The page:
The firm now known as Boyle & Bolin was founded in 1936 by the late Walter Durley Boyle. Roger Bolin joined the firm in 1979 upon graduation from SMU School of Law. He was mentored by Mr. Boyle who practiced for about 72 years; attorney Linn Goldsmith, a University of Chicago Law School graduate who retired in 1998 and by Scott Shore who was elected Circuit Judge in 1990. Roger has experience in a wide range of legal fields.
ESTATES and PROBATE: Roger has handled estates with values from tens of millions to modest values; has litigated issues which have arisen in the probate administration process and has experience in will contest litigation.
COMMERCIAL LITIGATION: Roger has litigated cases in relation to Article 2, 3 and 9 of the Uniform Commercial Code and in relation to other state statutory causes of action including the Consumer Fraud laws, Home Repair and Remodeling Act and Illinois Credit Agreements Act where, to date, he successfully represented the only commercial borrower to prevail in a reported appellate court case against a commercial lender.
FAMILY LAW: Roger has represented men and women successfully in a broad range of both complex and more modest dissolution cases, contested custody cases and disputed removal matters.
CRIMINAL LAW: Roger has served as the Putnam County Public Defender for 27 years. In that capacity he has handled serious felony cases, including 1st degree murder cases, other personal and property crimes, misdemeanor offenses and a wide range of drug related cases. In his private practice he has also defended individuals charged with homicide, sexual offenses as well as misdemeanors.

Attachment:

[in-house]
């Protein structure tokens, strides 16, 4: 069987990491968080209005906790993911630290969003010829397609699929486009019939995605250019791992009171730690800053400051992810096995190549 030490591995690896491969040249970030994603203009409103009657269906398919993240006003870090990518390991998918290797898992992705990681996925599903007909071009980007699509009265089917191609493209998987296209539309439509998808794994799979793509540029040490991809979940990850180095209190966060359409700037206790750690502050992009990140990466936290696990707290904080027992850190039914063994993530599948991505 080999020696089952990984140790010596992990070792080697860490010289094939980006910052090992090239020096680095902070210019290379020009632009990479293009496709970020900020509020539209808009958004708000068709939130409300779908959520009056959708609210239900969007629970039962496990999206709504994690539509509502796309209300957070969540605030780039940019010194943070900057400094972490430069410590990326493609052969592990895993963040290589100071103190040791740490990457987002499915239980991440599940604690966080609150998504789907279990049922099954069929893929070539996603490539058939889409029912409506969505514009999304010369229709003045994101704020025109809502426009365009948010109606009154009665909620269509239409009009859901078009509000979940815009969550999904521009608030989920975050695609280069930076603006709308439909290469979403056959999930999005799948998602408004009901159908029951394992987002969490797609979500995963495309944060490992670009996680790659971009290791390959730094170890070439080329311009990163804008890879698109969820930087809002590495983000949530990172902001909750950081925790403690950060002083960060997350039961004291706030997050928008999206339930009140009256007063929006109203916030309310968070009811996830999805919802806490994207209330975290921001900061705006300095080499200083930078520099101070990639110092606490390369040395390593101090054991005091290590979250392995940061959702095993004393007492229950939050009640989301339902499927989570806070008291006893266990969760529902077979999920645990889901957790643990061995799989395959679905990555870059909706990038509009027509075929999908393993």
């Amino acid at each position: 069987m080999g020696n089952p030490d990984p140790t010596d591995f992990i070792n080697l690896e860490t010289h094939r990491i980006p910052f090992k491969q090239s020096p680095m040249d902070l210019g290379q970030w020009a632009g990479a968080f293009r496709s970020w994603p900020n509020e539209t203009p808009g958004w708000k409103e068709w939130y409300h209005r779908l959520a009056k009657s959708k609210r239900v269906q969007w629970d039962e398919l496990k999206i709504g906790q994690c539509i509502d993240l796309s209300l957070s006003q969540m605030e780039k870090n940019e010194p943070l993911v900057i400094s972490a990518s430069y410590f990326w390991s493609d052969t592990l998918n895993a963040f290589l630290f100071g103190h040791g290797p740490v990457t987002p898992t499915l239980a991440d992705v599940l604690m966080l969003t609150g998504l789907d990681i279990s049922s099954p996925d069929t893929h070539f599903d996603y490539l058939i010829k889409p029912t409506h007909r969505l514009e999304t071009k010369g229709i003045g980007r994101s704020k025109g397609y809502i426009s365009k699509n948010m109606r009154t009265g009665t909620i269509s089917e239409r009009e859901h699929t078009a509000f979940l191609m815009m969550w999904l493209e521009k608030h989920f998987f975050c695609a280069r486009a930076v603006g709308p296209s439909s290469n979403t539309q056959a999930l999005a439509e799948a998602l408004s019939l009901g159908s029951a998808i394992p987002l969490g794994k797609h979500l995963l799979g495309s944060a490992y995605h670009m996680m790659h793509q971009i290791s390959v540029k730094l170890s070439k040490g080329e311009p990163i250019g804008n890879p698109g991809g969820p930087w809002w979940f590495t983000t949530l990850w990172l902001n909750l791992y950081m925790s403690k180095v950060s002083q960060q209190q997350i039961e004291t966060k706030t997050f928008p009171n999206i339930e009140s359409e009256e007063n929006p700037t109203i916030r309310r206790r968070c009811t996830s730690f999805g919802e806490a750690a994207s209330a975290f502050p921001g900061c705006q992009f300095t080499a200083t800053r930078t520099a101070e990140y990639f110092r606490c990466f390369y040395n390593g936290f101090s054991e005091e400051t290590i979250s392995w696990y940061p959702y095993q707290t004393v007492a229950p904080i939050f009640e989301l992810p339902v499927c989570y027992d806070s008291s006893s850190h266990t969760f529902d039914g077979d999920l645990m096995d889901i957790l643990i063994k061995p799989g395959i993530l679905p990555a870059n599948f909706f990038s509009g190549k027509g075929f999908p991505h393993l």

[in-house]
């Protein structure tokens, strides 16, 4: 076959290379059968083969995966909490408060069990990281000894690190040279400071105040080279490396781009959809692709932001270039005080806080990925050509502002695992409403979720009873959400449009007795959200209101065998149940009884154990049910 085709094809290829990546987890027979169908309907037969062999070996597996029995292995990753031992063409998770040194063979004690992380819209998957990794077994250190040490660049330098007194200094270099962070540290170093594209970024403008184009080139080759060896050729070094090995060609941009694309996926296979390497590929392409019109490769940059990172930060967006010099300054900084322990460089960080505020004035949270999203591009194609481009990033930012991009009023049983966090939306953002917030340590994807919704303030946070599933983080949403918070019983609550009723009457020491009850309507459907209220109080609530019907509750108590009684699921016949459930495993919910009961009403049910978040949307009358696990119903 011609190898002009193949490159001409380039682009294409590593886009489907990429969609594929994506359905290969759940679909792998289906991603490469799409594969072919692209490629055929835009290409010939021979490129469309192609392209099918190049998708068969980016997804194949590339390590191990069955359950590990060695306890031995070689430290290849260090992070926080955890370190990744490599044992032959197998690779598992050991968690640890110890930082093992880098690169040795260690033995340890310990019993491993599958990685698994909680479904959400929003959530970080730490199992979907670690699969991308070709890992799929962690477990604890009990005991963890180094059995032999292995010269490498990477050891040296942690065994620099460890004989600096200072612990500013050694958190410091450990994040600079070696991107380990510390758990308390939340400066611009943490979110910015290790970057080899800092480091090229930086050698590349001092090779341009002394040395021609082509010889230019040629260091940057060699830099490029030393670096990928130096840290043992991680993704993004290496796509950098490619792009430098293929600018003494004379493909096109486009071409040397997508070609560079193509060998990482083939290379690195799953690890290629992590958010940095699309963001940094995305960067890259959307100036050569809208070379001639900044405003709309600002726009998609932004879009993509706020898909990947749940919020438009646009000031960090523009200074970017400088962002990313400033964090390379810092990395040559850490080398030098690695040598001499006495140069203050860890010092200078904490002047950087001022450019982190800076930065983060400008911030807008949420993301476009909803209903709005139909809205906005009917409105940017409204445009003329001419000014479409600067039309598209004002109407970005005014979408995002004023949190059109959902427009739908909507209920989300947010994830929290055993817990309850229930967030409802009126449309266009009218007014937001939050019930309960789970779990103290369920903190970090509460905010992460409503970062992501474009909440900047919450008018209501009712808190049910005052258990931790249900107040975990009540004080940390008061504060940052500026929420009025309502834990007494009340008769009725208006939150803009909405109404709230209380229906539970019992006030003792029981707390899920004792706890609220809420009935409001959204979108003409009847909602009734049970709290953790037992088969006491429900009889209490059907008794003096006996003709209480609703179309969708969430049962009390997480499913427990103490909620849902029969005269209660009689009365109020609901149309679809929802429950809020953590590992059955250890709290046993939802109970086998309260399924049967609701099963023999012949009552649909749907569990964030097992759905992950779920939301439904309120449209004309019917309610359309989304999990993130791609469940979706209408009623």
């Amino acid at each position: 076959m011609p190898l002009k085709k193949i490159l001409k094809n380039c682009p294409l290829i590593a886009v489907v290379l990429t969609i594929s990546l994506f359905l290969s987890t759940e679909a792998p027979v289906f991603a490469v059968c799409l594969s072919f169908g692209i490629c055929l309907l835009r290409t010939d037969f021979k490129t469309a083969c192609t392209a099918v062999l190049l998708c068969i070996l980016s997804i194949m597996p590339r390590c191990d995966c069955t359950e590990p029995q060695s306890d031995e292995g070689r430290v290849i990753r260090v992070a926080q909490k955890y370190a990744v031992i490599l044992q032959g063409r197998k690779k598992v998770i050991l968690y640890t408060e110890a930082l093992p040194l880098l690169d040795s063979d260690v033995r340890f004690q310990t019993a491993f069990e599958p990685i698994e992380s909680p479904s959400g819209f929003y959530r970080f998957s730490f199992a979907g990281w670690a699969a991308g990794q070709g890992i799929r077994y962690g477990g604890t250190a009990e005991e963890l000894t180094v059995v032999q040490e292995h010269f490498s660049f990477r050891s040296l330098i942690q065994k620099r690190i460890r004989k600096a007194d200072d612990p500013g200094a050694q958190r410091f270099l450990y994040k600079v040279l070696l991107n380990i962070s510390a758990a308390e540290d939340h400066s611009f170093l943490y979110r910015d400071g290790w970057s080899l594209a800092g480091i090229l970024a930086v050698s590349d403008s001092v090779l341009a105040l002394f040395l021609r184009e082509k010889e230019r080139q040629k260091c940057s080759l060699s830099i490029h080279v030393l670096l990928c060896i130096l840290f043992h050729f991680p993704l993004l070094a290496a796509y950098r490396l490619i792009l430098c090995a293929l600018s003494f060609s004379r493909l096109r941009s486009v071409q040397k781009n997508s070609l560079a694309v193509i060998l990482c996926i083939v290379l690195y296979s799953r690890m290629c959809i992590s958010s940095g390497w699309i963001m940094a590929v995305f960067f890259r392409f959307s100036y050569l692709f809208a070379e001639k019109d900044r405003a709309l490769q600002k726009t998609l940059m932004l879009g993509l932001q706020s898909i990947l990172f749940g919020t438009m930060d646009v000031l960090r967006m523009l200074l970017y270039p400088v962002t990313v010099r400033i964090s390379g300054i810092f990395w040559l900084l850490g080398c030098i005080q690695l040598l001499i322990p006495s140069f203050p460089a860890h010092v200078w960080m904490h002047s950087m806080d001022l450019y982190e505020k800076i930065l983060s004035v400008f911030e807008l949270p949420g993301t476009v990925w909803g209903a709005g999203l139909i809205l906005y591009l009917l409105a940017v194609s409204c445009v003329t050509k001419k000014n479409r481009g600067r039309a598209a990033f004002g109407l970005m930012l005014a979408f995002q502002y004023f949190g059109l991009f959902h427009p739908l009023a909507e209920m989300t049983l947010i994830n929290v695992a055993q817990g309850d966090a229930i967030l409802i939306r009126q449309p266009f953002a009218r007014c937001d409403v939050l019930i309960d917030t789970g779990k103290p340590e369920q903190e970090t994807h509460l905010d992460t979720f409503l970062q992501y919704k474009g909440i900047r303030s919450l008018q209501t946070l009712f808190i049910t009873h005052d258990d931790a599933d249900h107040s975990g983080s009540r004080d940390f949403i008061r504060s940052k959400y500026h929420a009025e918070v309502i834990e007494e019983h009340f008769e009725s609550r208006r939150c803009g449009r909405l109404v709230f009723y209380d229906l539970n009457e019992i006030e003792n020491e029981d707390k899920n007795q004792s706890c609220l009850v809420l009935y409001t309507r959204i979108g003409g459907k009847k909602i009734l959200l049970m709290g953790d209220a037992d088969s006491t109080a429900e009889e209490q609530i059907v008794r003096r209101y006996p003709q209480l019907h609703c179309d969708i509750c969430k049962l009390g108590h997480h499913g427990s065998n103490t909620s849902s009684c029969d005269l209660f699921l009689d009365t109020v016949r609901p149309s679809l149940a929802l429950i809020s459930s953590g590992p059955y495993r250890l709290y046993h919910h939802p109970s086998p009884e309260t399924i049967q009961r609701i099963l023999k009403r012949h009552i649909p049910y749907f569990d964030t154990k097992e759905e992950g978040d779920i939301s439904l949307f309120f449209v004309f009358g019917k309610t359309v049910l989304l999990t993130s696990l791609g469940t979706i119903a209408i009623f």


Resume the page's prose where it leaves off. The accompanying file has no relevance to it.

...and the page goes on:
PERSONAL INJURY: This firm historically handled personal injury defense matters as well as the plaintiff's side. That practice continues to date.
APPELLATE COURT: Roger has a great deal of experience and success in the appellate courts in Illinois, having handled appeals as appellee and as the appellant from his own office but has also assumed representation on appeal from other attorneys in the area. This is a growing part of the practice which he enjoys a great deal. As you can tell, the practice in a small town lends to a diversity of experiences. Given his years of experience, Roger looks for the "interesting issues" in his cases and takes a personal interest in them. Preparation is key and he strives to know more about the facts of a given case than anyone else involved. That generally pays off in the end.